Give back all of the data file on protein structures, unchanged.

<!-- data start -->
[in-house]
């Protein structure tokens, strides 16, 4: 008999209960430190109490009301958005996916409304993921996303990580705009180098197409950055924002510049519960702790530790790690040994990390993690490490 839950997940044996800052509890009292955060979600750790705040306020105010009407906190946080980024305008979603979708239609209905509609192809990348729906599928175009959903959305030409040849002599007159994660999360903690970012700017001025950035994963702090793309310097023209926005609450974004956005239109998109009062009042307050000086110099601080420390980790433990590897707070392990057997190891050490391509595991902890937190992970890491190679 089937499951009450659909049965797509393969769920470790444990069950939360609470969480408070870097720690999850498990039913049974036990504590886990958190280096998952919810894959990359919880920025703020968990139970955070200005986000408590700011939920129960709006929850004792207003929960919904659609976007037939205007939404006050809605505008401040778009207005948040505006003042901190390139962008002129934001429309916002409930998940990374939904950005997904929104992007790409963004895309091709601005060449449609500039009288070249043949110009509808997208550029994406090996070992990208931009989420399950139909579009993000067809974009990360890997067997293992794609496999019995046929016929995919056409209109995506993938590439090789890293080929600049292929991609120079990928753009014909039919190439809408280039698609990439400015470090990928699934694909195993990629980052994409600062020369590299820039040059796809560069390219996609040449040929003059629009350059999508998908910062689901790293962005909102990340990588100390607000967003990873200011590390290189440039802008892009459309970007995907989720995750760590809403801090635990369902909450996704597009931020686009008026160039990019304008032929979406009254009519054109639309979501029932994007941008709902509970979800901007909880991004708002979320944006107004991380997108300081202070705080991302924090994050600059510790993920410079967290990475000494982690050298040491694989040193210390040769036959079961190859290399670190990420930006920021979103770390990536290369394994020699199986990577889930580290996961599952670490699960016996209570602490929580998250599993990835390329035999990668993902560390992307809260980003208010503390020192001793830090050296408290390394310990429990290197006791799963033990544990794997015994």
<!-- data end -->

[in-house]
């Protein structure tokens, strides 16, 4: 008999209960430190109490009301958005996916409304993921996303990580705009180098197409950055924002510049519960702790530790790690040994990390993690490490 839950997940044996800052509890009292955060979600750790705040306020105010009407906190946080980024305008979603979708239609209905509609192809990348729906599928175009959903959305030409040849002599007159994660999360903690970012700017001025950035994963702090793309310097023209926005609450974004956005239109998109009062009042307050000086110099601080420390980790433990590897707070392990057997190891050490391509595991902890937190992970890491190679 089937499951009450659909049965797509393969769920470790444990069950939360609470969480408070870097720690999850498990039913049974036990504590886990958190280096998952919810894959990359919880920025703020968990139970955070200005986000408590700011939920129960709006929850004792207003929960919904659609976007037939205007939404006050809605505008401040778009207005948040505006003042901190390139962008002129934001429309916002409930998940990374939904950005997904929104992007790409963004895309091709601005060449449609500039009288070249043949110009509808997208550029994406090996070992990208931009989420399950139909579009993000067809974009990360890997067997293992794609496999019995046929016929995919056409209109995506993938590439090789890293080929600049292929991609120079990928753009014909039919190439809408280039698609990439400015470090990928699934694909195993990629980052994409600062020369590299820039040059796809560069390219996609040449040929003059629009350059999508998908910062689901790293962005909102990340990588100390607000967003990873200011590390290189440039802008892009459309970007995907989720995750760590809403801090635990369902909450996704597009931020686009008026160039990019304008032929979406009254009519054109639309979501029932994007941008709902509970979800901007909880991004708002979320944006107004991380997108300081202070705080991302924090994050600059510790993920410079967290990475000494982690050298040491694989040193210390040769036959079961190859290399670190990420930006920021979103770390990536290369394994020699199986990577889930580290996961599952670490699960016996209570602490929580998250599993990835390329035999990668993902560390992307809260980003208010503390020192001793830090050296408290390394310990429990290197006791799963033990544990794997015994």